Manufacturing News from the Engineered Designer Perspective

Waterloo researchers seek cheaper fuel cells for electric cars

Bookmark/Favorites

Researchers at several US and Canadian academic institutions, with key industrial partners, are collaborating in a quest to make a cheaper fuel cell for electric cars. If they succeed, the lead Canadian researcher says, there could be a million electric cars on the roads of North America by the end of this decade. The work is being led by Los Alamos National Laboratory, under the authority of the US Department of Energy. The Canadian partner in the project is the University of Waterloo in Ontario.

fuel-cell-General-motors-research-Waterloo-platinum-electric-car-EDIWeekly
The high cost of platinum, which is used as the catalyst in fuel cells, is a barrier to widespread adoption. Researchers at Waterloo university are searching for a viable nanotechnology alternative to platinum. General Motors is an industrial partner in the effort.

A major barrier to the widespread adoption of fuel cells in vehicles is the high cost, according to Professor Zhongwei Chen of the University of Waterloo. The cells typically use platinum as the catalytic agent, and that contributes about 40 per cent of the cost, Chen said. An average fuel cell for a car needs 30 grams of pure platinum, which will produce enough power to run the car for 150,000 kilometres. But the platinum costs about $4,000 at today’s prices.

“Platinum is so expensive, and is obviously a limited resource, we have to find a way to replace it if fuel cell cars are going to succeed,” said Chen.

The Waterloo researchers are working with nanotechnology to create “non-precious” alternatives to platinum at a “fraction” of the cost but with comparable durability. If they are successful, Chen says, it could help “pave the way” for the motor industry to adopt hydrogen fuel cells in a major way. A million new electric cars by the end of the decade could be a realistic outcome.

While fuel cell vehicles have the advantages of producing no greenhouse emissions and reducing dependence on fossil fuels, there is no fuel cell available today that can compete with conventional cars in terms of cost and durability. The US Department of Energy estimates that a platinum-based fuel cell would have to use four times less platinum than is currently used if they are to make a realistic alternative to the internal combustion engine. But Professor Chen and his group aim to eliminate the platinum altogether.

General Motors has been working on developing new fuel cell technology for several years. The company set up a special lab in 2007, with several hundred fuel cell engineers to work on the technology. GM is one of the industrial partners in the current research.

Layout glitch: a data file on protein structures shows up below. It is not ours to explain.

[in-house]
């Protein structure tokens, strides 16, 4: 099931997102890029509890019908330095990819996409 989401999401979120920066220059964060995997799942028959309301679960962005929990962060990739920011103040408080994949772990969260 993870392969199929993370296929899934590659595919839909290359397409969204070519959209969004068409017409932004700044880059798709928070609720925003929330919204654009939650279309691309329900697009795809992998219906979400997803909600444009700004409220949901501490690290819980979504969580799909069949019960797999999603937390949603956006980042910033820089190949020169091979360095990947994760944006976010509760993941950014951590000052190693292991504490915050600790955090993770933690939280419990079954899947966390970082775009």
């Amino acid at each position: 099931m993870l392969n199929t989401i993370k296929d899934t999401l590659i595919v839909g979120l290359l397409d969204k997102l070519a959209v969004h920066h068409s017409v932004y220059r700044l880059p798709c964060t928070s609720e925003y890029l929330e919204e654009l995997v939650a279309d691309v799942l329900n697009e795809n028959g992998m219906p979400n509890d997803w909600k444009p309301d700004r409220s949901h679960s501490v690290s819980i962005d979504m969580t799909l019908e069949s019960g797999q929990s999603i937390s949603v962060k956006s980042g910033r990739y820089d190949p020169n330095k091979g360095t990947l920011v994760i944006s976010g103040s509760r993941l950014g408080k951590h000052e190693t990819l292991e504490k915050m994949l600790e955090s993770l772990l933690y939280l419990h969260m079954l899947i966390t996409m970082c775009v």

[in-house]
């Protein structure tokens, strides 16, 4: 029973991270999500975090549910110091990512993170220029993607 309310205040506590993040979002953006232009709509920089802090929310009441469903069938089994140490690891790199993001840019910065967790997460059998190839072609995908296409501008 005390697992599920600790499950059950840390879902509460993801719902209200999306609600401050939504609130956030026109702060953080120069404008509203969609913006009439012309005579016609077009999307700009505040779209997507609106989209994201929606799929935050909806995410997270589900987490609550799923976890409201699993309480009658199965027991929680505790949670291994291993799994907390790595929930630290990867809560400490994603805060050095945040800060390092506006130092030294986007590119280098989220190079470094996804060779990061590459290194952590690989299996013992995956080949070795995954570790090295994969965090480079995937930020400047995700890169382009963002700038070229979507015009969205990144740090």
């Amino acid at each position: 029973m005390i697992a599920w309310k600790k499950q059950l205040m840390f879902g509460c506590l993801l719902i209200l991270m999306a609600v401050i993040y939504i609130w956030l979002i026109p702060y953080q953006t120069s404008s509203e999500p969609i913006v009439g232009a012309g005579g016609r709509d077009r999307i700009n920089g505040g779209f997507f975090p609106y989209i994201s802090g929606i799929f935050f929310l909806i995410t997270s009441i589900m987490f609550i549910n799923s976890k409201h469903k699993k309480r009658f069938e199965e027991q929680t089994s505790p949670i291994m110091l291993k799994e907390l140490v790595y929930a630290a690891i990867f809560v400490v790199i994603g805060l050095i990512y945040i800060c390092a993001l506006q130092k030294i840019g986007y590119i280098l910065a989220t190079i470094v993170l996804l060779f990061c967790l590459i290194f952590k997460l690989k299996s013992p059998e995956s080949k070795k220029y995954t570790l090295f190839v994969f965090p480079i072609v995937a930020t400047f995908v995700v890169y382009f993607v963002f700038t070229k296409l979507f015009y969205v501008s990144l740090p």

The Waterloo research effort has support through a $4 million grant from the US Department of Energy. Other members of the team, led by Los Alamos National Laboratory, are Carnegie Mellon University, the University of Rochester, and Oak Ridge National Laboratory. IRD Fuel Cells and General Motors are industrial partners in the project.

 

More Great Stories
No-cost energy-reduction plan offered to Ontario businesses
Businesses in Ontario are being offered the opportunity to save energy by participating in a joint v [more]
New wind farm approved near Lake Huron shore
NextEra Energy Canada has been given approval from Ontario’s Environment Ministry for a $300-milli [more]
Infrastructure in focus at Queen’s Park as new legislation tabled
Infrastructure is one of those things people don’t think about much until something goes wrong. An [more]
Canada’s GDP strength was east, west and north, not central
Canada’s economic output grew 2 per cent in 2013, with growth in every province but New Brunswick. [more]
Ford investment in Oakville gets auto industry “on the move again”
In its most recent statement on the Ontario economy, RBC Economics took a pessimistic tone in genera [more]
Ontario’s food producers missing local growth opportunities: study
If Ontario farmers grew locally just 10 per cent more of the fruits and vegetables that are currentl [more]

Other Popular News and Stories

  • Vancouver shipyard awarded $3.3 billion to build Coast Guard ships
  • BMW unveils i3, the electric car of the future
  • CAE announces new flight simulator sales, higher profits
  • BC sees 100,000 LNG jobs, $1 trillion in revenues
  • Clean energy expected to surge as pv costs drop
  • Renewable energy use increased in US in 2012
  • Bombardier takes orders for CSeries at Farnborough
  • Canadian oil production up; producers turning to railways for shipment
  • Quebec aerospace industry in good shape despite setbacks
  • Transportation workers urge quick response to Lac-Megantic report
  • Handheld device detects bacteria on food in real time
  • Natural gas industry outlines challenges, opportunities in Canada
  • FirstEnergy of Calgary to host ninth London Global Energy Conference
  • US resumes exports of LNG
  • Canada's oil sands dispute with EU flares
  • Waterloo researchers seek cheaper fuel cells for electric cars
  • Swiss tech does the impossible, creates white solar panels
  • Relief as Ontario company rescues closing Heinz plant
  • Contractors, steel workers unions support Northern Gateway pipeline
  • Magna producing first all-olefin liftgate assembly for Nissan Rogue